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Really Bad Ideas - The Fed Should Have And Defend An Inflation Target

Economics / Inflation Oct 16, 2017 - 12:15 PM GMT

By: John_Rubino

Economics

Central banks in general and the Fed in particular are struggling to understand a world in which they’ve thrown everything they have at the economy without generating “beneficial” inflation. Their confusion can be traced back to some profoundly false assumptions.

Some Thoughts And Assertions
An inflation target implies that modest inflation is actually a good thing. This is simply wrong. Inflation is a “stealth tax” through which governments confiscate a bit of savers’ wealth each year without admitting it. If explained honestly such a trick would be a political loser always and everywhere.


Nor do rising prices increase growth or reduce debt. Just the opposite. Knowing that a currency is going to depreciate because the government has promised to make it so, rational citizens borrow as much money as possible since they’ll be paying future interest in ever-cheaper currency. This leads to what mainstream economists define as “growth” but is actually just 1) pulling future consumption into the present at the cost of lower consumption in the future and 2) malinvestment, as businesses, seduced by artificially-low interest rates, start projects that wouldn’t pass muster if the cost of money was realistic (that is, determined by market forces). So the quality of the capital stock declines over time and productivity falls.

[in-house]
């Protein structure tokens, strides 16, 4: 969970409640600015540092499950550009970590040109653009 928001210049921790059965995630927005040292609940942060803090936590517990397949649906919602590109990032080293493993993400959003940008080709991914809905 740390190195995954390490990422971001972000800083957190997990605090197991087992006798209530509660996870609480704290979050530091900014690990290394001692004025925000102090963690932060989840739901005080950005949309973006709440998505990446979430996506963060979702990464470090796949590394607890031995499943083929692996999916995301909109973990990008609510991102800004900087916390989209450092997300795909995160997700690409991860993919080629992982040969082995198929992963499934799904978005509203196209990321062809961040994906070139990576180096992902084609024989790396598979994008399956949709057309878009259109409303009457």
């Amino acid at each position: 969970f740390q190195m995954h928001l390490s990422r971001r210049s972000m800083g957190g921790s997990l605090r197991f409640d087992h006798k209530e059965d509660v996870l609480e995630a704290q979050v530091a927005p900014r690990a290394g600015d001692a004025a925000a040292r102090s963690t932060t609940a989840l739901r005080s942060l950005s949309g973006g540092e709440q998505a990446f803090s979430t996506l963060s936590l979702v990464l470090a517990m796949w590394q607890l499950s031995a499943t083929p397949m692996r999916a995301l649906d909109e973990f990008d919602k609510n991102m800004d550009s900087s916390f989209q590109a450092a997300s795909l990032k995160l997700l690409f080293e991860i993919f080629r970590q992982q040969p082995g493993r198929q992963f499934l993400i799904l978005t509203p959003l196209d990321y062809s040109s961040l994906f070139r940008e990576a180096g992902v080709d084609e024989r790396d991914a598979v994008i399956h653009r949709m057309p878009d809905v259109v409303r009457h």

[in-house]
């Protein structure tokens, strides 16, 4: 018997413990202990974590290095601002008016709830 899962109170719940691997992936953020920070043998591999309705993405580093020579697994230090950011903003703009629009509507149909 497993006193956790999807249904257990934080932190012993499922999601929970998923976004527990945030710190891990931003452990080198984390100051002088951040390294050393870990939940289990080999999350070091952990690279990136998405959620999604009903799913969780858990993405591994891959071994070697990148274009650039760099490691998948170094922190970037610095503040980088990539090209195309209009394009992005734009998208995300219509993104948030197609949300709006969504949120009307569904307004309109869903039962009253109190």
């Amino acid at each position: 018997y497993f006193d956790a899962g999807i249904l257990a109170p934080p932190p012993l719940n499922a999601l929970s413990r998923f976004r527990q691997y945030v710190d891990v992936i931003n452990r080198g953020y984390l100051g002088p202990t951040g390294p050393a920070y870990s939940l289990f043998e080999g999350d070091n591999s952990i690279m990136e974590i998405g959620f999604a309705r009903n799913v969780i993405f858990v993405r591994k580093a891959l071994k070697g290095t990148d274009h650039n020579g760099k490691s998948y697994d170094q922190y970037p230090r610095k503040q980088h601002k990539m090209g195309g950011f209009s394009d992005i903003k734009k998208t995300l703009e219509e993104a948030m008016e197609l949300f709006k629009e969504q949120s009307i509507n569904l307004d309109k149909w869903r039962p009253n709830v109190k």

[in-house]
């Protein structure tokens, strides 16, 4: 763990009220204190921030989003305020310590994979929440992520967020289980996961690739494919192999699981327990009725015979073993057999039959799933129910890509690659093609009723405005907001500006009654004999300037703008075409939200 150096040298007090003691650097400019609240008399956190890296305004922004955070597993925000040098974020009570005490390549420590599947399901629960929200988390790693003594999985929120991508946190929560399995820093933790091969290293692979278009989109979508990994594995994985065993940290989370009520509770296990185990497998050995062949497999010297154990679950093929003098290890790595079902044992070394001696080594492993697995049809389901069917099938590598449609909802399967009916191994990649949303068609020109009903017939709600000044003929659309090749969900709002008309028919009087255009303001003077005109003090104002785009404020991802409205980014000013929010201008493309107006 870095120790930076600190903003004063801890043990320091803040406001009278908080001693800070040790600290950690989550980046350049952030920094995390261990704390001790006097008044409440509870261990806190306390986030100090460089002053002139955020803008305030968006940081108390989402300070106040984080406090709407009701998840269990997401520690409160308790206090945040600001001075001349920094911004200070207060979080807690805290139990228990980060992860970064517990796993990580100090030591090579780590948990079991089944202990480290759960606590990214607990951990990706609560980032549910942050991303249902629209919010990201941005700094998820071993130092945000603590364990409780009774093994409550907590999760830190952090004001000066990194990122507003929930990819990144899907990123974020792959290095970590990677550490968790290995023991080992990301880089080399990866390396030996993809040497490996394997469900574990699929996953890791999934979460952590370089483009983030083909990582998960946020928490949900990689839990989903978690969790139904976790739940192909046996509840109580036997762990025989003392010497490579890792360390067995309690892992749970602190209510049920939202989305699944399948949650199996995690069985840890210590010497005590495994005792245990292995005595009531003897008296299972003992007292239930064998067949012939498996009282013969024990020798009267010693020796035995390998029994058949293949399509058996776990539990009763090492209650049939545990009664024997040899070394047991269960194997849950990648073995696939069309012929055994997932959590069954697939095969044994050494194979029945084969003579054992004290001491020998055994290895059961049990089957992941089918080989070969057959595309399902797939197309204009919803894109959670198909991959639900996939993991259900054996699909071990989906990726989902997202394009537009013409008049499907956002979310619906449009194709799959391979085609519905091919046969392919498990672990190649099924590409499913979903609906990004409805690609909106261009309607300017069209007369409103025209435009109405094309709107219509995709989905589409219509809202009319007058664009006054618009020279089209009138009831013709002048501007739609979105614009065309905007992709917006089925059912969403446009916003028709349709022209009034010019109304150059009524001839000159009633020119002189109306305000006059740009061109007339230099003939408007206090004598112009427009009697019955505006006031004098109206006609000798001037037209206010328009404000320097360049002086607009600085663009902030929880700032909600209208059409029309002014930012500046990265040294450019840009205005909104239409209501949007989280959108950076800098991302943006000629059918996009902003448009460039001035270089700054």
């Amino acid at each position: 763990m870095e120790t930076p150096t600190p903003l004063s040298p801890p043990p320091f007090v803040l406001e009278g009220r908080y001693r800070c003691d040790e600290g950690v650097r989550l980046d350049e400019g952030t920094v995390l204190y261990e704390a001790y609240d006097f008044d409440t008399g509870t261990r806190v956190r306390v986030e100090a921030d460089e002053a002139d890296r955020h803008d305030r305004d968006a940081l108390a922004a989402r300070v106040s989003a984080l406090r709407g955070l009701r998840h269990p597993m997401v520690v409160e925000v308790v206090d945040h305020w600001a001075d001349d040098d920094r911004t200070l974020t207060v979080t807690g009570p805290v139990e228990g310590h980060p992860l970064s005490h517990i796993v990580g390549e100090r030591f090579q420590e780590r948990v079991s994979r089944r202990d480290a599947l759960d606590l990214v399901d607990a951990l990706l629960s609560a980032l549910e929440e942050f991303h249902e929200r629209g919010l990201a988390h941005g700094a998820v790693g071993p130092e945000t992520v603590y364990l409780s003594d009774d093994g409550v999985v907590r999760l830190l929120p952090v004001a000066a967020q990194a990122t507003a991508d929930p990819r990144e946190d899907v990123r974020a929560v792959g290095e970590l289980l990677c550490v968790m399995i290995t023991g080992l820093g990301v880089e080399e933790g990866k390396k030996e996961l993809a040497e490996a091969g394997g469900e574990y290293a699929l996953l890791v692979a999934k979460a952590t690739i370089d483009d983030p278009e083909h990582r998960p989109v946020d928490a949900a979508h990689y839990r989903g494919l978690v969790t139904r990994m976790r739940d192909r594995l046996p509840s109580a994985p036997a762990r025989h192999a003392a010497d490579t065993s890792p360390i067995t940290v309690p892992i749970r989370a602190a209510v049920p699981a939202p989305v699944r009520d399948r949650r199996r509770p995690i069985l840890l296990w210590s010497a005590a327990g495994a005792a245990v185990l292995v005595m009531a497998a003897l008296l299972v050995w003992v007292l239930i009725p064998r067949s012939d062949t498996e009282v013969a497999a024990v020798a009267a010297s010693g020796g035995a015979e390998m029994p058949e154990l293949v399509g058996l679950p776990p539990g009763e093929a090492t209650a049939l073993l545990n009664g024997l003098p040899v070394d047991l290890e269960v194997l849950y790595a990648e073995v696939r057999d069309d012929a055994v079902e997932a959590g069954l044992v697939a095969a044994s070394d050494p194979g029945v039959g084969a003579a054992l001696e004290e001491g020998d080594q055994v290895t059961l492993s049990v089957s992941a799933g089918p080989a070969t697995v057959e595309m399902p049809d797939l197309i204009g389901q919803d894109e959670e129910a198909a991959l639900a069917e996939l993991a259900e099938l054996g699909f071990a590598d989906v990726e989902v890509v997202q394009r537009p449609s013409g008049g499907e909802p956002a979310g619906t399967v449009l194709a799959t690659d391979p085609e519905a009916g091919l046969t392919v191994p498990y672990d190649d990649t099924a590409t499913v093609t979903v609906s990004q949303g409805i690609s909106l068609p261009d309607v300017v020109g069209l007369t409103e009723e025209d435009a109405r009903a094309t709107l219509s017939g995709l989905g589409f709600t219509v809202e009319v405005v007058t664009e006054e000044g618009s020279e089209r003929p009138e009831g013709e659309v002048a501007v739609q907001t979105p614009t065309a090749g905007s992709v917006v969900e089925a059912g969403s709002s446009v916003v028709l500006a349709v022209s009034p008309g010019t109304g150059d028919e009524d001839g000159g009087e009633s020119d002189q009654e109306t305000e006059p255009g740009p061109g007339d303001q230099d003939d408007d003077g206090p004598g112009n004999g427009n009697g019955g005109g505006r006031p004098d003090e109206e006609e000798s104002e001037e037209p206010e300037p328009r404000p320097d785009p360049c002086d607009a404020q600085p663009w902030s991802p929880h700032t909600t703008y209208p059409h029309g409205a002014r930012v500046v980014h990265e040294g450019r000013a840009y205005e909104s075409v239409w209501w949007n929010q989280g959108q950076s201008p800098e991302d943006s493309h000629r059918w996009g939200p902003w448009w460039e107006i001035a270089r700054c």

The result: A system where the amount of debt soars, the amount of bad debt rises as a share of total debt, productivity growth slows and the inflation needed to generate future “growth” rises steadily. Governments are then forced to push interest rates ever-lower and eventually negative, which drains savers’ capital even more aggressively and tricks businesses into even more extreme malinvestment. Sound familiar?

An inflation target implies that economists can actually measure the phenomenon. This is also false. Right now, governments create an official inflation number by arbitrarily including some things and excluding others – like stocks, bonds, and house prices. The latter “assets” are for some reason assumed not matter to “the cost of living” when in fact they matter greatly. And many of them are soaring. As the following chart illustrates, stocks and junk bonds are up over 200% since 2009.

If you’re trying to save and invest, soaring financial asset prices make that process vastly more expensive, which is one definition of inflation. If you’re trying to find a decent home for your family, soaring home prices either make this impossible or squeeze out the other crucial things like health care, high quality food and good schools. Which is also a form of inflation.

Here’s a former central banker (funny how the former ones always seem to make more sense) on this subject:

Inflation isn’t low, it’s just hiding in the stock market: ex-head of Bank of Israel